Insight into the regulation of flowering


Recent paper presents promising approach to identify key genes of flowering in different Brassicaceae.

Plants from the same species can occur with different phenotypes, e.g. some plants have more leaves or flower earlier than others. This diversity can be due to variations in gene transcription, which is controlled by transcription factors. Transcription factors are proteins that switch genes on or off and thereby can regulate the expression of proteins.

The complex process of flowering in higher plants is one example, where a transcription factor plays a major role in the regulation of plant development. In the model plant Arabidopsis thaliana, the transcription factor FLOWERING LOCUS C (FLC) represses the development of flowers until plants are exposed to cold in wintertime. However, it’s not well understood yet, how transcriptional patterns evolved. The analysis of transcriptional patterns has been addressed recently at the genome-wide level in yeast and metazoans (ChIPseq experiments) and as well in plants from the same species, but rarely between plants from different species. This question has now been addressed in the new paper “Divergence of regulatory networks governed by the orthologous transcription factors FLC and PEP1 in Brassicaceae species” with contribution from CEPLAS Research Area A coordinator George Coupland and CEPLAS Alumni Vicky Tilmes.
In the current study, target genes (binding sites) of the A. thaliana transcription factor FLC were compared with target genes from the species Arabis alpina, which is as well from the plant family Brassicaceae. Therefore, the authors first had to determine the target genes of the FLC counterpart in A. alpina, which is the orthologous transcriptional factor PERPETUAL FLOWERING 1 (PEP1). Both transcriptional factors (FLC and PEP1) are known as repressors of flowering. Then, target genes were compared between both species. Interestingly less than 20% of the target genes were conserved across species; however, many of those conserved genes were involved in flowering. The comparison of target genes across species therefore seems a promising approach to identify which genes are involved in the core function of a transcription factor; which is in this case floral induction.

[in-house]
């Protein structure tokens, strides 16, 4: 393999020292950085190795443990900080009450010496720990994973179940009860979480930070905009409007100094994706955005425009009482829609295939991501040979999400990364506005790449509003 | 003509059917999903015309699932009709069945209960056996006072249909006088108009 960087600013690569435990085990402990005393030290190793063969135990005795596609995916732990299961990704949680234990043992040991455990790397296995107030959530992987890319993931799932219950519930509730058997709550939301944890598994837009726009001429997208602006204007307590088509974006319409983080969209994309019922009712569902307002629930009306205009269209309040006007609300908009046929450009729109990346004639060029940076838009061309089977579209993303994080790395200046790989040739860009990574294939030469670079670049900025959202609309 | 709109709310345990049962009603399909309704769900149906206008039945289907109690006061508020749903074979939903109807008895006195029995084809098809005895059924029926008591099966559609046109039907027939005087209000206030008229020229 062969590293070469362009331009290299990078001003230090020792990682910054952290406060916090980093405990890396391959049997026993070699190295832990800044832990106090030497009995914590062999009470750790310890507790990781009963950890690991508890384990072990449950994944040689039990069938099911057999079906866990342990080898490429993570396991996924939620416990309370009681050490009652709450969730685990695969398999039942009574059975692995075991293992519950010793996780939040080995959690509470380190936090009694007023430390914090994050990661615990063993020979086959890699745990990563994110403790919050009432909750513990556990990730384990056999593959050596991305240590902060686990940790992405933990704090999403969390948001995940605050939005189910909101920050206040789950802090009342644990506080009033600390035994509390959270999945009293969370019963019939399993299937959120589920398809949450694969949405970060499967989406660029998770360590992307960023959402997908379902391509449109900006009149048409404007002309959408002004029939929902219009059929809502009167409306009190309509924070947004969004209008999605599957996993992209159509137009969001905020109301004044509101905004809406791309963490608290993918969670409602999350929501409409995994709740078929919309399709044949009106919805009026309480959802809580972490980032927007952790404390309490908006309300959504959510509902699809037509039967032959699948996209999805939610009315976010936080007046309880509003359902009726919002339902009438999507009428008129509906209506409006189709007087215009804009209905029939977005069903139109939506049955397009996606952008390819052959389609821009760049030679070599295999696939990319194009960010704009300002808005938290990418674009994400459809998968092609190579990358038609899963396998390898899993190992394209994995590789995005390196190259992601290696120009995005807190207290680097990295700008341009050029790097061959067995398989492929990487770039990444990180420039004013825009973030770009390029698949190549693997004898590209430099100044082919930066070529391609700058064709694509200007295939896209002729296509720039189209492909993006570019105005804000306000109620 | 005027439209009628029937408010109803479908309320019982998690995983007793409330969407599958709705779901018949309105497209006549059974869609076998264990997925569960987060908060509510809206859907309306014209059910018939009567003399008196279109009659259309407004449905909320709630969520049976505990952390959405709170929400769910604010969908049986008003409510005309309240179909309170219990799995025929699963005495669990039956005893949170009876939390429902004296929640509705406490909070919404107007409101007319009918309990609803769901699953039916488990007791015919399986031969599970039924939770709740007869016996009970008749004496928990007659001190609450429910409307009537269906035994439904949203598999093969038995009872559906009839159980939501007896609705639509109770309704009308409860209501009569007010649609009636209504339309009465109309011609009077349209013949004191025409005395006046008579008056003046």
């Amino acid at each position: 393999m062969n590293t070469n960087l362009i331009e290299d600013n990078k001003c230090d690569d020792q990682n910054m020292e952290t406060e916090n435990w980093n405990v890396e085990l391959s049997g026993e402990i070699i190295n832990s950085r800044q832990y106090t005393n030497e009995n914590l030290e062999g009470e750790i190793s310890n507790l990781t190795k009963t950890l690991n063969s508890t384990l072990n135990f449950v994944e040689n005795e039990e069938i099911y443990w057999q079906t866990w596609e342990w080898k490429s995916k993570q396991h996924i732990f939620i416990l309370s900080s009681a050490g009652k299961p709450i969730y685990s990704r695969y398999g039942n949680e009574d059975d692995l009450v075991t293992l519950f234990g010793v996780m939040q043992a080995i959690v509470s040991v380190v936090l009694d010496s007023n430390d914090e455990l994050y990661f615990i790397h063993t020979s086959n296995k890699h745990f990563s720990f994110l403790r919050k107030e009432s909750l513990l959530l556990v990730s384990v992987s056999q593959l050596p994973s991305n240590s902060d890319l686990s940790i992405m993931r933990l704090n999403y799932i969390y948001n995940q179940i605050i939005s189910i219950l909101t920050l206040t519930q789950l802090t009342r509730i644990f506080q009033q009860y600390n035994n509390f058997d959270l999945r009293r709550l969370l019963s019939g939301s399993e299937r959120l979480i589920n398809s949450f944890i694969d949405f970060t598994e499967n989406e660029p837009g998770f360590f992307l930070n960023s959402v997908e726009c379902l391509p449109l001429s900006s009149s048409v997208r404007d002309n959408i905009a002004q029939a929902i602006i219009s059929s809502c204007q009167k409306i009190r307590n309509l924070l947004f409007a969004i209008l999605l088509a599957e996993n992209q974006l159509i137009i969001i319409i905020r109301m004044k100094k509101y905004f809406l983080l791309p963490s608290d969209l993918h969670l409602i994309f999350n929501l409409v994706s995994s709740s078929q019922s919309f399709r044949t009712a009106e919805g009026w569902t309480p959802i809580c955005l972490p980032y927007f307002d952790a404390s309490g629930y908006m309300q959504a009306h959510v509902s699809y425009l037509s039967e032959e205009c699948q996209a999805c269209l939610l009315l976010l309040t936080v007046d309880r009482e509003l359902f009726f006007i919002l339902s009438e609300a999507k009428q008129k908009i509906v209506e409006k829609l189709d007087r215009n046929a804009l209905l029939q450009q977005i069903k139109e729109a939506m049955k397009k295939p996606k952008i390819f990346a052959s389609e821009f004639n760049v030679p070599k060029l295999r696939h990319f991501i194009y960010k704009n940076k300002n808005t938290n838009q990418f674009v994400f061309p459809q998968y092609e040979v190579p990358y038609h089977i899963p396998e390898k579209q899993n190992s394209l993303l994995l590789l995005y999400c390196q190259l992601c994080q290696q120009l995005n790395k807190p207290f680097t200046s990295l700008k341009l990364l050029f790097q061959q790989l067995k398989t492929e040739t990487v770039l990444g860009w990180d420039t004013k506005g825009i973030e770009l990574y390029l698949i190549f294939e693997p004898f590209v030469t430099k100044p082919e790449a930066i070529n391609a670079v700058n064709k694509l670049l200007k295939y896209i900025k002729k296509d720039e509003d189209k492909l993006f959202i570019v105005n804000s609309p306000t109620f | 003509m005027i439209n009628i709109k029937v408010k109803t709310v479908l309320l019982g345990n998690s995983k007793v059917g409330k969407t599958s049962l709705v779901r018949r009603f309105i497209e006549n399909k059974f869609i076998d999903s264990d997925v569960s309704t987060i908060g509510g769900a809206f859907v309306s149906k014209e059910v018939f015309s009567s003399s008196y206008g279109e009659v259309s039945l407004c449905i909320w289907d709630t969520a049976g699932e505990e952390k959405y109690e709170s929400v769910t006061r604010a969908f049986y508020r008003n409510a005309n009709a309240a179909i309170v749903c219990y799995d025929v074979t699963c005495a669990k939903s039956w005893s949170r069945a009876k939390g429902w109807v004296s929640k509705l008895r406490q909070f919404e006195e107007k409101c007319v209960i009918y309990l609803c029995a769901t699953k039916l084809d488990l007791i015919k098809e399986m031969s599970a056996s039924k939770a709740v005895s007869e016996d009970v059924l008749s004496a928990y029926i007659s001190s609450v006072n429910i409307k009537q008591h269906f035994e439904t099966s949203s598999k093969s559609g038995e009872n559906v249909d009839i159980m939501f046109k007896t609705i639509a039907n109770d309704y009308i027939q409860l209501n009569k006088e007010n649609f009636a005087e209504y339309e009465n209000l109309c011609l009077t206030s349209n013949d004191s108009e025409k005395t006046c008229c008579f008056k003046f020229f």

The remaining 80% of analysed target genes were different between the annual plant A. thaliana and the perennial plant A. alpina and were often involved in stress responses. This high difference of target genes of orthologous transcription factors suggests that transcription factor binding sites in plants change rapidly during evolution. Most likely this is due to the fact that in both analysed plants the species specific target genes are involved in environmental stress responses and have adapted to environmental changes and different habitats. This suggests that those binding sites evolved later than the ones involved in flowering.

Transcription factors control important traits like flowering. In this study, for the first time two plant transcription factors from different species were compared  and it was shown that the the core function (flowering) is conserved while other functions (environmental stress) differ between species.

Full publication: Mateos JL, Tilmes V, Madrigal P, Severing E, Richter R, Rijkenberg CWM, Krajewski P, Coupland G (2017) Divergence of regulatory networks governed by the orthologous transcription factors FLC and PEP1 in Brassicaceae species. Proc Natl Acad Sci U S A. 114(51):E11037-E11046. doi: 10.1073/pnas.1618075114 [Abstract]

Learn more about CEPLAS Research Area A

Regulation of flowering by PEP1 in A. alpina and FLC in A. thaliana (© Mateos et al., 2017, Proc Natl Acad Sci U S A)

Heinrich Heine University
University of Cologne
Max Planck Institute for Plant Breeding Research
Forschungszentrum Jülich